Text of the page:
Father Calls for Intervention as UK Legal Battle Over Jewish Toddler on Life Support Nears End
A long battle over the life of a severely disabled two-year-old girl between British health authorities and her parents, both Hasidic Jews, may soon be reaching its end.
Alta was left severely brain damaged at birth, and has never been capable of consciousness. The Manchester University NHS Foundation Trust, which oversees her care, has sought to remove her from life support on the basis that she is likely in pain and her suffering should not be prolonged.
Her parents strongly object, due to both their religious beliefs and willingness to continue caring for Alta, who likely does not have long to live in any case.
Her father told the Mail on Sunday, “There is no reason to kill Alta. She does not need to die because she is not like me and not like you. She should be allowed to live her life like any other child.”
“No hospital and no doctor should be able to take the decision of what is in the best interests of a child,” he asserted. “This is something for the father and the mother to judge, yet this is being denied to us.”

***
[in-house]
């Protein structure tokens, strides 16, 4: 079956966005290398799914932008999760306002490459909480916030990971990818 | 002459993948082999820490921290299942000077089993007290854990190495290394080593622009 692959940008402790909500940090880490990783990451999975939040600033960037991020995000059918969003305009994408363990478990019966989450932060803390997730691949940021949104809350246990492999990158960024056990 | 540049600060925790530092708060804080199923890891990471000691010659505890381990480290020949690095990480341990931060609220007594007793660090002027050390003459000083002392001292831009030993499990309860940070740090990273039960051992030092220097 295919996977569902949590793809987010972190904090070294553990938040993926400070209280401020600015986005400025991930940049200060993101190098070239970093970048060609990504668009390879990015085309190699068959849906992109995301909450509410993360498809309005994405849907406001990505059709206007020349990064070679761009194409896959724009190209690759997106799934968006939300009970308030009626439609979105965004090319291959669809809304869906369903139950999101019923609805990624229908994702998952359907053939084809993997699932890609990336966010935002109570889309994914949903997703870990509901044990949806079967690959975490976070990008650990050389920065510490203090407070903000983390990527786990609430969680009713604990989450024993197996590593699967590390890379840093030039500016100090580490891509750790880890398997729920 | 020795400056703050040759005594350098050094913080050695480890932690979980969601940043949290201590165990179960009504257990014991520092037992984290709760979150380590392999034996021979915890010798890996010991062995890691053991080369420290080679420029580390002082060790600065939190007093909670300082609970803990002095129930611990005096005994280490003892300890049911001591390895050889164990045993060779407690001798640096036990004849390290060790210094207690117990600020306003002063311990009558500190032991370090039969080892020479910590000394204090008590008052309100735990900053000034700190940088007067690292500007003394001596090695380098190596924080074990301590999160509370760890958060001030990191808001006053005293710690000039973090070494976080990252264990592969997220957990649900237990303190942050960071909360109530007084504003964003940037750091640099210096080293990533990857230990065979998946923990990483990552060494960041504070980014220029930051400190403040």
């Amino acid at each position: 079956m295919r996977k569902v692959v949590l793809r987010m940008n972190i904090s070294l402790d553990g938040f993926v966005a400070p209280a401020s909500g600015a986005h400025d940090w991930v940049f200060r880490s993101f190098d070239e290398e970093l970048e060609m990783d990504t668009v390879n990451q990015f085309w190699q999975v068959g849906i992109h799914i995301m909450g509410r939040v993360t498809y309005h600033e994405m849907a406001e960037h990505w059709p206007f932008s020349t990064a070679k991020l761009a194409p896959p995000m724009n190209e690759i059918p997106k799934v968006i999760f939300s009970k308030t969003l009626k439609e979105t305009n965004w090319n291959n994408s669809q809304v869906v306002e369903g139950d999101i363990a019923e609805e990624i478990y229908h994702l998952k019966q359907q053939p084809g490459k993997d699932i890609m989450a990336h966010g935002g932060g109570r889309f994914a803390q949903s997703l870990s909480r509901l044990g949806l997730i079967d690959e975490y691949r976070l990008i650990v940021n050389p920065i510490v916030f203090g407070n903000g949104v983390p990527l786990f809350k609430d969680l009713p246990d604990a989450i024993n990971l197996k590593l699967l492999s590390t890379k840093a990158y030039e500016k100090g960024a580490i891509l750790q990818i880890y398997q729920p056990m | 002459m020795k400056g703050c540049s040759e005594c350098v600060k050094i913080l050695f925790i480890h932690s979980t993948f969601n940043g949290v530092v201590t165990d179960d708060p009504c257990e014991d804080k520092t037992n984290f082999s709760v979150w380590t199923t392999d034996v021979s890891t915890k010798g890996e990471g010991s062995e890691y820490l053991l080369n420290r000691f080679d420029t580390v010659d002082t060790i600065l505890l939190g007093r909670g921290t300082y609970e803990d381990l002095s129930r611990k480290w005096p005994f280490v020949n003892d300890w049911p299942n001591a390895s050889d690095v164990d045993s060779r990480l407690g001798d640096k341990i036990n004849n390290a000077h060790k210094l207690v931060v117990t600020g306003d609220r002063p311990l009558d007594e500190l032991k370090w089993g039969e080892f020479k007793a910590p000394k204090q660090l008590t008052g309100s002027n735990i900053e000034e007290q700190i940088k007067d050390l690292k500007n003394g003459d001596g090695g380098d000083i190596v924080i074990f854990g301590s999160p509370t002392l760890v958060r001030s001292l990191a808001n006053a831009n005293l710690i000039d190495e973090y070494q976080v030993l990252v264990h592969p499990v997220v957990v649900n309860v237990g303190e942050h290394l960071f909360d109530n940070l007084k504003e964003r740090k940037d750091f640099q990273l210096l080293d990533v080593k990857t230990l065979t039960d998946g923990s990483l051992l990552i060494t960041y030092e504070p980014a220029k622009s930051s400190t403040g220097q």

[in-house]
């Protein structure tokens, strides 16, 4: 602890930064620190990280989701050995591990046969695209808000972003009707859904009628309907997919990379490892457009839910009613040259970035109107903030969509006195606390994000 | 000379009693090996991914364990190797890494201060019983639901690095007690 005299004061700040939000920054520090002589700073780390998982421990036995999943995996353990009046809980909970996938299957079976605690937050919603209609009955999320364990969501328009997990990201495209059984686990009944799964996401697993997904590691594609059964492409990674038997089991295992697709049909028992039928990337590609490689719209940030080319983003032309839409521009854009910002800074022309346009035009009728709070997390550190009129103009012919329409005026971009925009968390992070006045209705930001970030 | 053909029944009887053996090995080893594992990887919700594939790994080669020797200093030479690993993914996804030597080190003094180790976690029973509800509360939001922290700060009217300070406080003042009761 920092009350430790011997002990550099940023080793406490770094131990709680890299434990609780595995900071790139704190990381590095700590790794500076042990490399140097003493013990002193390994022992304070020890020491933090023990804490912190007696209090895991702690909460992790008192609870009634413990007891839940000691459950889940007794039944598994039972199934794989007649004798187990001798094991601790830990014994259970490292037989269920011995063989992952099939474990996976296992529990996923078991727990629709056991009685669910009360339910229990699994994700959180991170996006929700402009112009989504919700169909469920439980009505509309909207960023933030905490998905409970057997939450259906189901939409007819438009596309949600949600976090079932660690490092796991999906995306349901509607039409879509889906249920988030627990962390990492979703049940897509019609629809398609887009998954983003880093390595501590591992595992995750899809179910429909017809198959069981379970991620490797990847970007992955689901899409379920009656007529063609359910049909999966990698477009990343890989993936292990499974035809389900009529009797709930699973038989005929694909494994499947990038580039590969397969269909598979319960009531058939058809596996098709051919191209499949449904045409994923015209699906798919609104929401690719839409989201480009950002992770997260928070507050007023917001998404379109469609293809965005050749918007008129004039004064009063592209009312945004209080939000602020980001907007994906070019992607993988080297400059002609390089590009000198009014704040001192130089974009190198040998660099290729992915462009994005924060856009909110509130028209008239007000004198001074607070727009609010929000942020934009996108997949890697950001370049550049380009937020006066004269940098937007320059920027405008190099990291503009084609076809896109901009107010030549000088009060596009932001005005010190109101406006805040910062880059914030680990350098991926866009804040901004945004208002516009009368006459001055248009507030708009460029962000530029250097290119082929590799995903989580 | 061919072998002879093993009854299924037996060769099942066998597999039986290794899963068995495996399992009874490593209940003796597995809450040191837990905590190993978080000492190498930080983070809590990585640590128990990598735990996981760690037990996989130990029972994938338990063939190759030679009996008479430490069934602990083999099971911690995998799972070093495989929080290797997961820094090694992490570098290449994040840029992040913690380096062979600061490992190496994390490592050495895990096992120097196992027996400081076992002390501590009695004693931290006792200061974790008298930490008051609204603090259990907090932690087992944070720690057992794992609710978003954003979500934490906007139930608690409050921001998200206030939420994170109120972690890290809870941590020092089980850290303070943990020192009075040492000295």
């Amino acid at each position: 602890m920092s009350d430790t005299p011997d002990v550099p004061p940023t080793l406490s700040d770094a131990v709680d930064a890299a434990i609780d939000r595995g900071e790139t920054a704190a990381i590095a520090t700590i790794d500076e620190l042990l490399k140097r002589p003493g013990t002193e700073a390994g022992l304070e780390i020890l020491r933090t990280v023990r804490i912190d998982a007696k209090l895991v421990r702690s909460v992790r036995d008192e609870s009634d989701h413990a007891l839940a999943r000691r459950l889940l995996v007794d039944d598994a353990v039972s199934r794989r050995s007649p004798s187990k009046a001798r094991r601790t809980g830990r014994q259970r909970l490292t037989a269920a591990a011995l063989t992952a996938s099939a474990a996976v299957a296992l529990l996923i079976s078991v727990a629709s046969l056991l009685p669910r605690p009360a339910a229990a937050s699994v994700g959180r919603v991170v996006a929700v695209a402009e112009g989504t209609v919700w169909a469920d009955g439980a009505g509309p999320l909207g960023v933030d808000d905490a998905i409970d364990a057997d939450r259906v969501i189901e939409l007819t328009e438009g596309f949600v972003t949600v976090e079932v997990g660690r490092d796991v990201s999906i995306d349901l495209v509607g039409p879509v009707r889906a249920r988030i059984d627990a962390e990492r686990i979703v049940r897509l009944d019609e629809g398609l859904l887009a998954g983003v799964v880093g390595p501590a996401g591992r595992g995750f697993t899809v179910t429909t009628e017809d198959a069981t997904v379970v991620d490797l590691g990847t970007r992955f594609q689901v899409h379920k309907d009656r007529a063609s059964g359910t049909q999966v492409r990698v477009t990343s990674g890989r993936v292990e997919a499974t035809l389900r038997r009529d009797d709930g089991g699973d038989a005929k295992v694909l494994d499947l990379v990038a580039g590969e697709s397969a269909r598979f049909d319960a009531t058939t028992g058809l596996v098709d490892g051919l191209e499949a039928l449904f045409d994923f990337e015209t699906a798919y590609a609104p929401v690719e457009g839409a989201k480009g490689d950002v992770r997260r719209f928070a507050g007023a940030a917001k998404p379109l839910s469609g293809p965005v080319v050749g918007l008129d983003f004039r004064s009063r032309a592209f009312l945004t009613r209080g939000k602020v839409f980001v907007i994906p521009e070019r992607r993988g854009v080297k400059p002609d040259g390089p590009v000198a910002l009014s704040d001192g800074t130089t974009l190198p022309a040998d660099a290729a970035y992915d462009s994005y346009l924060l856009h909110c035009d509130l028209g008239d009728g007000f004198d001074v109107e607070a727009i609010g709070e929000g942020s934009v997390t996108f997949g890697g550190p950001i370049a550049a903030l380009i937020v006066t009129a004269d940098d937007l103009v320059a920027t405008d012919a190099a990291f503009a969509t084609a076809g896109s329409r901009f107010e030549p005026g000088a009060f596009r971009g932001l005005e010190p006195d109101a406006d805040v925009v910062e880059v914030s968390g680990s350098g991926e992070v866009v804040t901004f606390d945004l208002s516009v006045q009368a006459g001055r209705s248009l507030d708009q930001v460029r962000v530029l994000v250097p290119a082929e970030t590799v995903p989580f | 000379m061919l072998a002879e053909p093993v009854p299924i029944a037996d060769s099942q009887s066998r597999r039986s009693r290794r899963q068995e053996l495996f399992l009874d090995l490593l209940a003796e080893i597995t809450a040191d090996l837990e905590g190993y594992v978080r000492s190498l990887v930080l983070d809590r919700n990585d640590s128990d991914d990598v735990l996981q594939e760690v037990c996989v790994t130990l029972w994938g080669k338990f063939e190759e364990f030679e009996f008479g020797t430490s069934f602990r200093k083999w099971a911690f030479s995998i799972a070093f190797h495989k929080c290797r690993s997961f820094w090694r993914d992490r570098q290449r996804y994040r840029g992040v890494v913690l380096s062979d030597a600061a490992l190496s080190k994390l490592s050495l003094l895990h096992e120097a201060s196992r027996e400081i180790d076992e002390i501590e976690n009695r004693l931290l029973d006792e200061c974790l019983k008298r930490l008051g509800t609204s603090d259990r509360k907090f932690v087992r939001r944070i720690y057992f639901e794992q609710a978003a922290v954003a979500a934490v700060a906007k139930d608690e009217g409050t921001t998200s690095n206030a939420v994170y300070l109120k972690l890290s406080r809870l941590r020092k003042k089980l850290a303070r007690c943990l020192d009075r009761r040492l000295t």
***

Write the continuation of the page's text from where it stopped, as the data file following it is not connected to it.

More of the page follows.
“We feel as if the National Health Service is holding our daughter hostage,” Fixsler said. “It seems to us the NHS wants to kill her.”
The Fixslers have waged a long legal battle against the NHS’s decision, but were ultimately thwarted by a court decision in May.
The presiding judge said in his decision, “The presumption in favor of taking all steps to preserve life, whilst strong, is also rebuttable. That this is so recognizes that life cannot be, and should not be, preserved at all costs.”
A spokesman for the NHS Trust declined to comment for the report, citing patient confidentiality.
Israel has made a formal request for Alta to be transferred to care in Jerusalem, where she would continue on life support. Former president Reuven Rivlin appealed directly to Britain’s Prince Charles on the matter, and one of Israel’s chief rabbis has ruled that taking Alta off life support is a violation of Jewish law.
There has also been an offer from a hospital in the US, along with political support for transferring Alta from Senators Chuck Schumer and Ted Cruz, among other officials.
In addition, according to the Spectator, the NHS Trust’s claim that the family cannot care for Alta because their home is “inaccessible to a patient trolley” has been rejected by a former UK health minister.
After visiting the home, ex-minister Ivan Lewis claimed, “There is no justification for the hospital’s flawed conclusion that Alta will not be safe at the family home.”
“Having reviewed the evidence, I am left with an uneasy feeling of discrimination against the Fixsler family because of their religious beliefs and determination to fight for the rights of their child,” he said.
There is “compelling independent evidence to support the parents’ view that there is perfectly adequate access to the family home for the trolley which will carry Alta,” Lewis asserted.